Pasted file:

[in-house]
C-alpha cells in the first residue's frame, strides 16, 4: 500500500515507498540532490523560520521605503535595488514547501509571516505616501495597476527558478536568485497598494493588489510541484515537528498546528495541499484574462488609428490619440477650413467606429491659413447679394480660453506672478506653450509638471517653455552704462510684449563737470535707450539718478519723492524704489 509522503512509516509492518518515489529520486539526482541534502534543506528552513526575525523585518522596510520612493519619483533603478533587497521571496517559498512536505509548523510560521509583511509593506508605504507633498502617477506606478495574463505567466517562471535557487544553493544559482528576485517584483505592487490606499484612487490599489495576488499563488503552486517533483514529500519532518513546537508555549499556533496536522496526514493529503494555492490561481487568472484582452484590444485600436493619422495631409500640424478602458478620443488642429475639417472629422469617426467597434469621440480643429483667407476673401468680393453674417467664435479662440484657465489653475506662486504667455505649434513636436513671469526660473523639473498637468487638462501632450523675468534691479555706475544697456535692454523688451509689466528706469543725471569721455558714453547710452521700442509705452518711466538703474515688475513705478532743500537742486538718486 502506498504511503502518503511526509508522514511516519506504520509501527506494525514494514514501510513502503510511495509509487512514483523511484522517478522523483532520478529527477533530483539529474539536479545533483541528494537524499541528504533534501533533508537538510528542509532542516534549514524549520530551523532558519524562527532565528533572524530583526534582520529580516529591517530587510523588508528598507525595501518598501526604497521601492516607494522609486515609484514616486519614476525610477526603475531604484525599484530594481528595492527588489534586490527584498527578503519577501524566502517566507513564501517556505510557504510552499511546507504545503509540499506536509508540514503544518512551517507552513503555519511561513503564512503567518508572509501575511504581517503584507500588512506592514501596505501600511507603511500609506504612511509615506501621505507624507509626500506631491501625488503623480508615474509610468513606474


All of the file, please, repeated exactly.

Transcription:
[in-house]
C-alpha cells in the first residue's frame, strides 16, 4: 500500500515507498540532490523560520521605503535595488514547501509571516505616501495597476527558478536568485497598494493588489510541484515537528498546528495541499484574462488609428490619440477650413467606429491659413447679394480660453506672478506653450509638471517653455552704462510684449563737470535707450539718478519723492524704489 509522503512509516509492518518515489529520486539526482541534502534543506528552513526575525523585518522596510520612493519619483533603478533587497521571496517559498512536505509548523510560521509583511509593506508605504507633498502617477506606478495574463505567466517562471535557487544553493544559482528576485517584483505592487490606499484612487490599489495576488499563488503552486517533483514529500519532518513546537508555549499556533496536522496526514493529503494555492490561481487568472484582452484590444485600436493619422495631409500640424478602458478620443488642429475639417472629422469617426467597434469621440480643429483667407476673401468680393453674417467664435479662440484657465489653475506662486504667455505649434513636436513671469526660473523639473498637468487638462501632450523675468534691479555706475544697456535692454523688451509689466528706469543725471569721455558714453547710452521700442509705452518711466538703474515688475513705478532743500537742486538718486 502506498504511503502518503511526509508522514511516519506504520509501527506494525514494514514501510513502503510511495509509487512514483523511484522517478522523483532520478529527477533530483539529474539536479545533483541528494537524499541528504533534501533533508537538510528542509532542516534549514524549520530551523532558519524562527532565528533572524530583526534582520529580516529591517530587510523588508528598507525595501518598501526604497521601492516607494522609486515609484514616486519614476525610477526603475531604484525599484530594481528595492527588489534586490527584498527578503519577501524566502517566507513564501517556505510557504510552499511546507504545503509540499506536509508540514503544518512551517507552513503555519511561513503564512503567518508572509501575511504581517503584507500588512506592514501596505501600511507603511500609506504612511509615506501621505507624507509626500506631491501625488503623480508615474509610468513606474